This is more a case of secrets hiding in plain sight. I would suggest the starting point of each exam be the CA module. This does not mean that you should not refer to any other source of reading materials. By all means please choose the author, website, notes that you are comfortable with. However,it is your responsibility to periodically check that the reading material that you are referring to covers everything the CA Institute (through its modules) wants you to cover.

In almost all subjects I had discovered that most coaching institutes, authors tend to focus only on what they feel is the “most important” part of the syllabus. Many students end up not knowing  that something much more was expected out of them.  Ironically, the student has the modules with him from the day he/she enrolled for the course but has never bothered to open them. This applies unconditionally to all subjects across all levels. Pick up the module once in a while and read those sections/ chapters ignored by coaching classes.

6) Who has been of greatest support and inspiration to you in your life?

My parents have been the greatest support and inspiration. Despite their own hectic schedules, they have always put my endeavours and ambitions ahead of their work and I am thankful for the same.

7) What are three hard-to-spot pitfalls that are critical to avoid during CA preparation?

  • Writing the first paper of the subject directly at the exam hall – Practice writing full length exam papers not once or twice but as many times as you can prior to the exam!!! Give yourself the same amount of time you are expected to get in the actual exam. It does not matter if the paper is of a slightly older pattern, easy, difficult as long as it covers the syllabus; don’t find any excuses. Next, get hold of the answer sheet and check your answers as soon as you can. If done honestly, this is the best preparation that you can get. You get to know where you are going wrong, what mistakes you are making and whether you are falling short of time. This applies to all subjects not only the practical ones.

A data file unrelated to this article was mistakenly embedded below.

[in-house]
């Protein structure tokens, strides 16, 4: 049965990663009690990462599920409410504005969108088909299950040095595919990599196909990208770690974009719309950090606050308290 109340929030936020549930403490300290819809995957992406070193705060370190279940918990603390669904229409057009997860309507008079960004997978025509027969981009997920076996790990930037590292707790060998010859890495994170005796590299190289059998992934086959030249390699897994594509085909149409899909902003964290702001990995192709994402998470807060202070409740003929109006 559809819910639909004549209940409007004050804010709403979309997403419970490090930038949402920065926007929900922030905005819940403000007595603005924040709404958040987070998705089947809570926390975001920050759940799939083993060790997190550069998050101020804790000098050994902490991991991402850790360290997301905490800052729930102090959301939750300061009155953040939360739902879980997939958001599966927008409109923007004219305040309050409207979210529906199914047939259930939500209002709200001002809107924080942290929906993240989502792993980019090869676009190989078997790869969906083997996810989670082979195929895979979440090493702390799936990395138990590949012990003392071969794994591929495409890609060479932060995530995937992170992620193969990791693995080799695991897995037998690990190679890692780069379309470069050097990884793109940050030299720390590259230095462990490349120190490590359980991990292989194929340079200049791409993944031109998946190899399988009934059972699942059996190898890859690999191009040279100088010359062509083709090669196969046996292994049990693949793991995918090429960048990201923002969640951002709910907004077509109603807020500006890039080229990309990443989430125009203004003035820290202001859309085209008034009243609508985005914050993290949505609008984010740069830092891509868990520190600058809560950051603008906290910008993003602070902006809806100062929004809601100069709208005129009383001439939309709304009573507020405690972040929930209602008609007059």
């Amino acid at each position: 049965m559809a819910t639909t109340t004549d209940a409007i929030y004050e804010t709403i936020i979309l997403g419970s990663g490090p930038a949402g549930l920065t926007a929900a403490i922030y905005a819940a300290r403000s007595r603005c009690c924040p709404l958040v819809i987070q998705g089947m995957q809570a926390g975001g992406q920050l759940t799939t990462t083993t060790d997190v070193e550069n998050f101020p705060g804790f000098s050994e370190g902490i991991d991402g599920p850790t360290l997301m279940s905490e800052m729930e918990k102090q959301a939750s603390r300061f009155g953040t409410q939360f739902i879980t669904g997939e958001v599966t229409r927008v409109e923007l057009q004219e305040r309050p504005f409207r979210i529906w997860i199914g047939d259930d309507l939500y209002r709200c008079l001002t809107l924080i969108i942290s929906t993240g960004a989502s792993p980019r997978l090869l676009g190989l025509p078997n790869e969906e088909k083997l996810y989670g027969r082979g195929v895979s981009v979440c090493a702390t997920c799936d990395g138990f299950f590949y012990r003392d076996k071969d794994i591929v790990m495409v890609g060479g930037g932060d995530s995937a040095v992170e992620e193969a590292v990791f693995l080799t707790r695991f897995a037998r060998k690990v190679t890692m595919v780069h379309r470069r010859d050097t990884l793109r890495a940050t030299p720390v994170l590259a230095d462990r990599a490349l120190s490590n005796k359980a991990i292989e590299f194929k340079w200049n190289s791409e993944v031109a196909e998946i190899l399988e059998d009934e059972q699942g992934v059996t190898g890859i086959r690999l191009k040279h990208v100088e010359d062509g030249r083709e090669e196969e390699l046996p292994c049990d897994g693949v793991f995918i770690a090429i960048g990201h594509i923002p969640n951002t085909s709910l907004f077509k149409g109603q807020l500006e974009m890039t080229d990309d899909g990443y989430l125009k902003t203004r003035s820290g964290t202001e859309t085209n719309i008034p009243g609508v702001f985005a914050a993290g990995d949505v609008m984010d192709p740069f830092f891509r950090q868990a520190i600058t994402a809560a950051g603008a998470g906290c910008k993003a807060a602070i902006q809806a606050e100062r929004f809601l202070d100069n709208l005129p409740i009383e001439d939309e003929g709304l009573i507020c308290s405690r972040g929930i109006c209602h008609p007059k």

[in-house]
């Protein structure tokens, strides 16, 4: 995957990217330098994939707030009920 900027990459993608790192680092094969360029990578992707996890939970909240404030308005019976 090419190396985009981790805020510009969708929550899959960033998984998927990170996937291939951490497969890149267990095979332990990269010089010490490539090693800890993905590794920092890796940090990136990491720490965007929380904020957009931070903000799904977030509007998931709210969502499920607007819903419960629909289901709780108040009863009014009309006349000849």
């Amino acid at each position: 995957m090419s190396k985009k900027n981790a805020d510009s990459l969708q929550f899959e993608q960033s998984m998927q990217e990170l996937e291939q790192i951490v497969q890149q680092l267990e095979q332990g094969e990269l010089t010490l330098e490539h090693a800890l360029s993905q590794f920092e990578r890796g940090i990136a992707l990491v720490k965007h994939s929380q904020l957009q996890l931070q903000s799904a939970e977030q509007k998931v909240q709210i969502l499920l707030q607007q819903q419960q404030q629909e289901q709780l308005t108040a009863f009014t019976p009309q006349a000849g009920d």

• Keeping topics/ sections for options – One of the worst things to do is jeopardise your chances by limiting the number of questions you can attempt in the exam. It is always better to know something of everything rather than everything of something. Spread your prep time evenly such that you are equally well versed with the entire syllabus and not just some parts of it. Ignore anyone and everyone who tells you otherwise.
  • Experimenting with your study pattern – Do not let anybody influence or draw up your study timetable. If you are a morning person remain a morning person. If you are a night owl, so be it. If you are not comfortable studying in the library, do not join one just because everyone else is joining. Do not blindly switch reference books if you are not comfortable with its language and construct. You do not need to study 16 hours a day because someone else is doing it. It is not about the hours you are putting in. Get enough sleep every day.

8) What tips can you recommend that you’d only share with a close friend to help a student come out of articleship with flying colours

Do not try to cut corners during articleship. This is your first job and it could set the tone for the rest of your professional career. There is no point leaving earlier than the prescribed office timings. If there is no work, read. Involve yourself in something or the other that goes on in the office. CA is a very practical subject. You implement what you learn. There is no better preparation than practically implementing the academics. If you are doing something repeatedly and want a change, then speak up. Request for a change in work profile. It is up to you to make the most out of the experience. Whether you learn or not is your prerogative and no one else’s.

We hope you had a happy learning. See you again next Monday.

Keep Rising and Keep Shining.

Project Veda